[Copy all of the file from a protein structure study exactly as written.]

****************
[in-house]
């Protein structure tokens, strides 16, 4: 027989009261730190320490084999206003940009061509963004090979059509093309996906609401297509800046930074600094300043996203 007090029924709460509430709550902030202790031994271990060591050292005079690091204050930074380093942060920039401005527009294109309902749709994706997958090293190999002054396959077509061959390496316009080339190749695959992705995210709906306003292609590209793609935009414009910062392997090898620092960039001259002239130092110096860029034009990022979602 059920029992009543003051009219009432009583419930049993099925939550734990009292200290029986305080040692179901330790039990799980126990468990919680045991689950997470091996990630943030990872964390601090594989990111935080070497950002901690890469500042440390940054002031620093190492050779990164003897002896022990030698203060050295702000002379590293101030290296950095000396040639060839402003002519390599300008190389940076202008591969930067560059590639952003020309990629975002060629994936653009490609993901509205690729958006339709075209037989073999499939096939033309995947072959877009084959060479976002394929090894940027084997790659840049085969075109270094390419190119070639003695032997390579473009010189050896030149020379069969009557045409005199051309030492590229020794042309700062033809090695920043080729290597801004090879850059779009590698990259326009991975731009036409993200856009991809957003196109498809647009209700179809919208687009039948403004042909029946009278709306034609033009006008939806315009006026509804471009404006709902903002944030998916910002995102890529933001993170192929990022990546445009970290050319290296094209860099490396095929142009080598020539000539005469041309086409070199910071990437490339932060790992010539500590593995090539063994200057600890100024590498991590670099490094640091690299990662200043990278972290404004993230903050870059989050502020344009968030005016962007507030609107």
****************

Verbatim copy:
[in-house]
């Protein structure tokens, strides 16, 4: 027989009261730190320490084999206003940009061509963004090979059509093309996906609401297509800046930074600094300043996203 007090029924709460509430709550902030202790031994271990060591050292005079690091204050930074380093942060920039401005527009294109309902749709994706997958090293190999002054396959077509061959390496316009080339190749695959992705995210709906306003292609590209793609935009414009910062392997090898620092960039001259002239130092110096860029034009990022979602 059920029992009543003051009219009432009583419930049993099925939550734990009292200290029986305080040692179901330790039990799980126990468990919680045991689950997470091996990630943030990872964390601090594989990111935080070497950002901690890469500042440390940054002031620093190492050779990164003897002896022990030698203060050295702000002379590293101030290296950095000396040639060839402003002519390599300008190389940076202008591969930067560059590639952003020309990629975002060629994936653009490609993901509205690729958006339709075209037989073999499939096939033309995947072959877009084959060479976002394929090894940027084997790659840049085969075109270094390419190119070639003695032997390579473009010189050896030149020379069969009557045409005199051309030492590229020794042309700062033809090695920043080729290597801004090879850059779009590698990259326009991975731009036409993200856009991809957003196109498809647009209700179809919208687009039948403004042909029946009278709306034609033009006008939806315009006026509804471009404006709902903002944030998916910002995102890529933001993170192929990022990546445009970290050319290296094209860099490396095929142009080598020539000539005469041309086409070199910071990437490339932060790992010539500590593995090539063994200057600890100024590498991590670099490094640091690299990662200043990278972290404004993230903050870059989050502020344009968030005016962007507030609107």